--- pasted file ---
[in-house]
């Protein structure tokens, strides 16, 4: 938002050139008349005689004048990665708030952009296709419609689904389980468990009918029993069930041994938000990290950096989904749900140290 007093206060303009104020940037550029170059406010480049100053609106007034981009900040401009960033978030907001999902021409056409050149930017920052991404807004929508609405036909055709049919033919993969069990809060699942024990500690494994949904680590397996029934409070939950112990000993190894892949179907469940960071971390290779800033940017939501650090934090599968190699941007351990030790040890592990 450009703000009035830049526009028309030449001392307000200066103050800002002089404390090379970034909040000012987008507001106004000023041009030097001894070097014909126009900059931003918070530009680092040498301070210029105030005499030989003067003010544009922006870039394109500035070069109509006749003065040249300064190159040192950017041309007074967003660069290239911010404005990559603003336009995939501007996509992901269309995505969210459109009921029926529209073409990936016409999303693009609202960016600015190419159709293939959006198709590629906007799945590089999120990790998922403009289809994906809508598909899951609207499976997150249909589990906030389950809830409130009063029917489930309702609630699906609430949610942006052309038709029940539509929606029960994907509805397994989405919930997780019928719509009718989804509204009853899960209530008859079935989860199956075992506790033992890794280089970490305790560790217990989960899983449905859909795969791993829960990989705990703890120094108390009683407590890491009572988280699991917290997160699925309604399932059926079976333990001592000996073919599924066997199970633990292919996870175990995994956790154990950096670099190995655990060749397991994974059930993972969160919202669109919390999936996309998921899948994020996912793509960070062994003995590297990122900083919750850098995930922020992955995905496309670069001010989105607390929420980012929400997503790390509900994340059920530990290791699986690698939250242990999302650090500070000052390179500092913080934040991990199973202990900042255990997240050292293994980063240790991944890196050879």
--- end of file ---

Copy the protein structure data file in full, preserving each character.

[in-house]
């Protein structure tokens, strides 16, 4: 938002050139008349005689004048990665708030952009296709419609689904389980468990009918029993069930041994938000990290950096989904749900140290 007093206060303009104020940037550029170059406010480049100053609106007034981009900040401009960033978030907001999902021409056409050149930017920052991404807004929508609405036909055709049919033919993969069990809060699942024990500690494994949904680590397996029934409070939950112990000993190894892949179907469940960071971390290779800033940017939501650090934090599968190699941007351990030790040890592990 450009703000009035830049526009028309030449001392307000200066103050800002002089404390090379970034909040000012987008507001106004000023041009030097001894070097014909126009900059931003918070530009680092040498301070210029105030005499030989003067003010544009922006870039394109500035070069109509006749003065040249300064190159040192950017041309007074967003660069290239911010404005990559603003336009995939501007996509992901269309995505969210459109009921029926529209073409990936016409999303693009609202960016600015190419159709293939959006198709590629906007799945590089999120990790998922403009289809994906809508598909899951609207499976997150249909589990906030389950809830409130009063029917489930309702609630699906609430949610942006052309038709029940539509929606029960994907509805397994989405919930997780019928719509009718989804509204009853899960209530008859079935989860199956075992506790033992890794280089970490305790560790217990989960899983449905859909795969791993829960990989705990703890120094108390009683407590890491009572988280699991917290997160699925309604399932059926079976333990001592000996073919599924066997199970633990292919996870175990995994956790154990950096670099190995655990060749397991994974059930993972969160919202669109919390999936996309998921899948994020996912793509960070062994003995590297990122900083919750850098995930922020992955995905496309670069001010989105607390929420980012929400997503790390509900994340059920530990290791699986690698939250242990999302650090500070000052390179500092913080934040991990199973202990900042255990997240050292293994980063240790991944890196050879």